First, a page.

I want to see what can be seen, of him, take him in, memorize him, save him up so I can live on the image, later: the lines of his body, the texture of his flesh, the glisten of sweat on his pelt, his long sardonic unrevealing face. I ought to have done that with Luke, paid more attention, to the details, the moles and scares, the singular creases; I didn't and he's fading. Day by day, night by night he recedes, and I become more faithless.
As we, or mother Dana, weave and unweave our bodies, Stephen said, from day to day, their molecules shuttled to and fro, so does the artist weave and unweave his image. And as the mole on my right breast is where it was when I was born, though all my body has been woven of new stuff time after time, so through the ghost of the unquiet father the image of the unliving son looks forth. In the intense instant of imagination, when the mind, Shelley says, is a fading coal, that which I was is that which I am and that which in possibility I may come to be. So in the future, the sister of the past, I may see myself as I sit here now but by reflection from that which then I shall be.
This day was only the first of man similar ones for the emancipated Mole, each of them longer and fuller of interest as the ripening summer moved onward. He learned to swim and to row, and entered into the joy of running water; and with his ear to the reed stems he caught, at intervals, something of what the wind went whispering so constantly among them.
GEOLOGY, n. The science of the earth's crust --to which, doubtless, will be added that of its interior whenever a man shall come up garrulous out of a well. The geological formations of the globe already noted are catalogued thus: The Primary, or lower one, consists of rocks, bones or mired mules, gas-pipes, miners' tools, antique statues minus the nose, Spanish doubloons and ancestors. The Secondary is largely made up of red worms and moles. The Tertiary comprises railway tracks, patent pavements, grass, snakes, mouldy boots, beer bottles, tomato cans, intoxicated citizens, garbage, anarchists, snap-dogs and fools.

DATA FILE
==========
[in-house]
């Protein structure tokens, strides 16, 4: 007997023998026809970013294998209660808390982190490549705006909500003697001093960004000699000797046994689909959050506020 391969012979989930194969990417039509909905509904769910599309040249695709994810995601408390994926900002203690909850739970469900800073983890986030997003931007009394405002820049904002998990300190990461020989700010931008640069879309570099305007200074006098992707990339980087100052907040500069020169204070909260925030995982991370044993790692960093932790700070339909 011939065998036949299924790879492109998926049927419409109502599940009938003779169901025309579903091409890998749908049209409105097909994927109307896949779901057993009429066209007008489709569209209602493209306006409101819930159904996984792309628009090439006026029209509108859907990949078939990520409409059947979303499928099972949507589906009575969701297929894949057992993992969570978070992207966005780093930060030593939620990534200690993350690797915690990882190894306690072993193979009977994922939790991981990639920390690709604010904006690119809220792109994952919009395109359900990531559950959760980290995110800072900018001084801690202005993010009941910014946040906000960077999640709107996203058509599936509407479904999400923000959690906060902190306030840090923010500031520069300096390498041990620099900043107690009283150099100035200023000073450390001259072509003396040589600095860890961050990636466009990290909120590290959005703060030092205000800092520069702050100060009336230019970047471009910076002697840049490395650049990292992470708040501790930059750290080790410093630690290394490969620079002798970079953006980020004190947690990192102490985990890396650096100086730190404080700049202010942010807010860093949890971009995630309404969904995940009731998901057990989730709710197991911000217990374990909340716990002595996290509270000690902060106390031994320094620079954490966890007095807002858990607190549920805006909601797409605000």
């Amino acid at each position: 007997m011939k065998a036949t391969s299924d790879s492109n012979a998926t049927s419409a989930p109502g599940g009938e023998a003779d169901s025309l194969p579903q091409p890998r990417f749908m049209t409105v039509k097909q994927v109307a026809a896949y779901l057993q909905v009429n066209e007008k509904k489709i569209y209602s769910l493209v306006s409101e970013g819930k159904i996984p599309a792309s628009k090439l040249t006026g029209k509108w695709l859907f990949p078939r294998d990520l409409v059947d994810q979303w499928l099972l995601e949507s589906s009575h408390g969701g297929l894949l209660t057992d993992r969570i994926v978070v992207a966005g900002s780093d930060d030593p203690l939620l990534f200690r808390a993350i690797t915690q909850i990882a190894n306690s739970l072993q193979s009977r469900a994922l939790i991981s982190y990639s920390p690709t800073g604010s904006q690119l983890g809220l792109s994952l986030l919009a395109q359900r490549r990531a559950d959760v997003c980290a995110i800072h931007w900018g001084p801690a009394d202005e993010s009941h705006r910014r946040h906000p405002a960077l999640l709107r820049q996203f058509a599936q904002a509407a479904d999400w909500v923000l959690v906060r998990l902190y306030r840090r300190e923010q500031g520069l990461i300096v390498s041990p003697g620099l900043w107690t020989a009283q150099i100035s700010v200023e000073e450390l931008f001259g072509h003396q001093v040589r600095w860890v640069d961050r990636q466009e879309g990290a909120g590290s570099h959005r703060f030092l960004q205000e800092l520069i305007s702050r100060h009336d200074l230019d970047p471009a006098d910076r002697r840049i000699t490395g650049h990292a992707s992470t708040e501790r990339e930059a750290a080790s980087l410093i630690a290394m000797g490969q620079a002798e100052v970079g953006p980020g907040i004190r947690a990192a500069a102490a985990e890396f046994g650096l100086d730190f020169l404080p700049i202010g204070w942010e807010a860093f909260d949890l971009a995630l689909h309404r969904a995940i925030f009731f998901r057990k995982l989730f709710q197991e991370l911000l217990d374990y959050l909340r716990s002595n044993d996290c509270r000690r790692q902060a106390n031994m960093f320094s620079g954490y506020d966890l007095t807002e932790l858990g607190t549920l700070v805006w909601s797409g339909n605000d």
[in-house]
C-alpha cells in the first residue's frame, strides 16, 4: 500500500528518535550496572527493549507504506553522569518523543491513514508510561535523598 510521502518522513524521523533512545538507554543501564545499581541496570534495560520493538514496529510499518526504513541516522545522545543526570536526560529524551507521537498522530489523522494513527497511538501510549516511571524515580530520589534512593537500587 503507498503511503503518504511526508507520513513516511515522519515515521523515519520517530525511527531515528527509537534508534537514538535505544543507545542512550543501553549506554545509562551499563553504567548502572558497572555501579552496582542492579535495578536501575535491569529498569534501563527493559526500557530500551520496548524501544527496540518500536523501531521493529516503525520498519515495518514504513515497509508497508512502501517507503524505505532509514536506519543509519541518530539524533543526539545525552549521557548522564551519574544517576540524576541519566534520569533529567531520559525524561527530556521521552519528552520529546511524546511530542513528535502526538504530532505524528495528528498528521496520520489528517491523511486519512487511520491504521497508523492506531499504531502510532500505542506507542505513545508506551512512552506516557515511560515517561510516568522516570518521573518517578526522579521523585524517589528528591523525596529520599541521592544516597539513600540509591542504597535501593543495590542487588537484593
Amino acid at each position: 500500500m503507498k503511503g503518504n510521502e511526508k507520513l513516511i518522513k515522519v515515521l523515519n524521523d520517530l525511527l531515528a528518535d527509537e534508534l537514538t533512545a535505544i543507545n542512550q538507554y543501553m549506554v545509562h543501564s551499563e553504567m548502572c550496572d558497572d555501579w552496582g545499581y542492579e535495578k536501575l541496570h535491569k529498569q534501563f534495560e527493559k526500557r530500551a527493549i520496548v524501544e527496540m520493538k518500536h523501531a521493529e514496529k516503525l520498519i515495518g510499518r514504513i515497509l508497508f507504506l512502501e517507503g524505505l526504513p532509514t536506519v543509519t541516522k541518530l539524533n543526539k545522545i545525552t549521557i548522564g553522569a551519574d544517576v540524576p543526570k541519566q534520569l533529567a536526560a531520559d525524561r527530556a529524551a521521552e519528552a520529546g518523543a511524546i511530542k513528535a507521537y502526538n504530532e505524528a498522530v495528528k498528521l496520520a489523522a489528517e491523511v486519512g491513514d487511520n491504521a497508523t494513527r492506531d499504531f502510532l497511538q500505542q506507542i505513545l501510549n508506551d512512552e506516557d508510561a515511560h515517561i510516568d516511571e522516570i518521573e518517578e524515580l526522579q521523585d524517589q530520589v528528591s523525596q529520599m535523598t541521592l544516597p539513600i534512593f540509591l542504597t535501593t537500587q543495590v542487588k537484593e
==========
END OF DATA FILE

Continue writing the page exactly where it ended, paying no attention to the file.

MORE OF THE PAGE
There is, we are aware, a philosophy that denies the infinite. There is also a philosophy, classified as pathologic, that denies the sun; this philosophy is called blindness. To set up a theory that lacks a source of truth is an excellent example of blind assurance. And the odd part of it is the haughty air of superiority and compassion assumed toward the philosophy that sees God, by this philosophy that has to grope its way. It makes one think of a mole exclaiming, "How I pity them with their sun!" There are, we know, illustrious and powerful atheists; with them, the matter is nothing but a question of definitions, and at all events, even if they do not believe in God, they prove God, because they are great minds. We hail, in them, the philosophers, while, at the same time, inexorably disputing their philosophy.
...I spent the whole morning coiled up in front of the fire, with my hands over it, eating nothing, motionless, just listening to the first rain of the season, softly falling. I was thinking of nothing. Rolled up in a ball, like a mole in damp soil, my brain was resting. I could hear the slight movements, murmurings and nibblings of the earth, and the rain falling and the seeds swelling. I could feel the sky and the earth copulating as in primitive times when they mated like a man and woman and had children. I could hear the sea before me, all along the shore, roaring like a wild beast and lapping with its tongue to slake its thirst.